A hybrid Mustang is expected next year as a 2021 model, and this car always was planned for the existing architecture. This suggests the Explorer/Aviator-based Mustang would come in time for perhaps the 2023 model year, with the hybrid powertrain carrying over.
The “Mustang-inspired” all-electric four-door crossover will not be mechanically or architecturally related to any of these models.
Now it looks like the current Ford Mustang will roll on at least through the 2025 model year, if not later. The Explorer/Aviator architecture isn’t quite as flexible as Ford first thought, so if the Mustang does eventually migrate to their bones, it will grow to be closer in size to the Dodge Challenger.
The current Mustang is 188.5 inches long overall and 54.3 inches high, on a 107.1-inch wheelbase. In comparison, the Challenger is 197.9 inches long and 57.5 inches tall, and has a 116.2-inch wheelbase, a result of sharing a tall firewall with the Charger and Chrysler 300. The Camaro is close to the Mustang in size, at 188.3 inches long and 53.1 inches tall, and with a 110.7-inch wheelbase.
A Challenger-size Mustang would make it a tough sell in the European Union, where Ford says the car has become the region’s bestselling sports car. But it might be the future for what most likely will be a two-car segment, consisting of Mustang and Challenger. Think of this next-generation Mustang as being a kind of retro nod to its 1971 ancestor, which left its Falcon compact platform for the one under the midsize Torino. Of course, that 1971–73 model was succeeded by the Pinto-based ’74 Mustang II.
If the Ford Mustang does not migrate to the Explorer/Aviator platform by the 2026 model year, we’d bet on Ford skipping the move in favor of constant updates to keep the current architecture fresh. Those SUVs will be getting old after ’26, and their underpinnings are scheduled to next be replaced in model year ’29, according to one source.
Fiat Chrysler’s muscle/pony has had a checkered future, full of oft-cancelled replacements. The Challenger debuted in ’08 in SRT guise, with the full line added for ’09, and Dodge had planned a new “Barracuda” in the early 2010s that would be smaller than Challenger, though on the same platform. It was a pet project of Fiat Chrysler design chief Ralph Gilles.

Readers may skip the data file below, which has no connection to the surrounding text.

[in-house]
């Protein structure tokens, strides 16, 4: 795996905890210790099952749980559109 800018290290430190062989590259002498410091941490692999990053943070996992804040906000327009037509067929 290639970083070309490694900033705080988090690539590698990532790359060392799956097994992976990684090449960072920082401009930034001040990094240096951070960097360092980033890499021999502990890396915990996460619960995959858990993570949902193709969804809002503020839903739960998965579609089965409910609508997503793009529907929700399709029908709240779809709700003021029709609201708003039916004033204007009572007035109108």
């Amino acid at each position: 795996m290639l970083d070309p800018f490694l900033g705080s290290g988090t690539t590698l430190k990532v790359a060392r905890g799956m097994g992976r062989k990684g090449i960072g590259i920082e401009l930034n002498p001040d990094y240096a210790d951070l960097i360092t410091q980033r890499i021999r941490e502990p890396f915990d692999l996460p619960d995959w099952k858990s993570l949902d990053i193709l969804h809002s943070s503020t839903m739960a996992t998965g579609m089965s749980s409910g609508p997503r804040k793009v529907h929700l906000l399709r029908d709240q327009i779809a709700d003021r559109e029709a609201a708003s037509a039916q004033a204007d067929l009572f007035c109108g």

Read More: Stars & Stripes Challenger Looks Wicked
By Fiat Chrysler’s second Five-Year Plan introduced by then-CEO Sergio Marchionne in 2014, the Dodge Challenger and Charger were to migrate to Alfa Romeo’s rear-drive Giorgio platform, on which the Giulia is built. But delays and added cost in developing that platform put the Dodges on ice.
By Fiat Chrysler’s third Five-Year Plan presentation last year in Balocco, Italy, Marchionne confirmed that the Giorgio-based Dodges were off, and that constant updates of the Challenger/Charger/Chrysler 300 platform would keep the models fresh through the 2020s. Fiat Chrysler long ago evolved the chassis, cribbed from the Mercedes-Benz E-class during the DaimlerChrysler years, to the point that it considers the platform its own. For instance, AWD was added to the Dodge Challenger in the 2017 model year. Earlier in the decade, Fiat Chrysler had to pay a licensing fee to post-Chrysler Daimler for AWD systems for the Dodge Charger and Chrysler 300.
Meanwhile, ZF Friedrichshafen last week announced Fiat Chrysler has placed the second-largest order for the transmission supplier’s eight-speed automatic for longitudinal-engine, rear- and all-wheel-drive models. The order includes a “significant share of hybrid transmissions,” which means Dodge, Chrysler, and Jeep, as well as Alfa and Maserati, will likely soon offer 48-volt systems like those seen on Ram pickups and the Jeep Wrangler/Gladiator.
Fiat Chrysler now considers the Dodge’s plus size an advantage, so we don’t expect any significant downsizing when the next Challenger arrives, likely for 2022.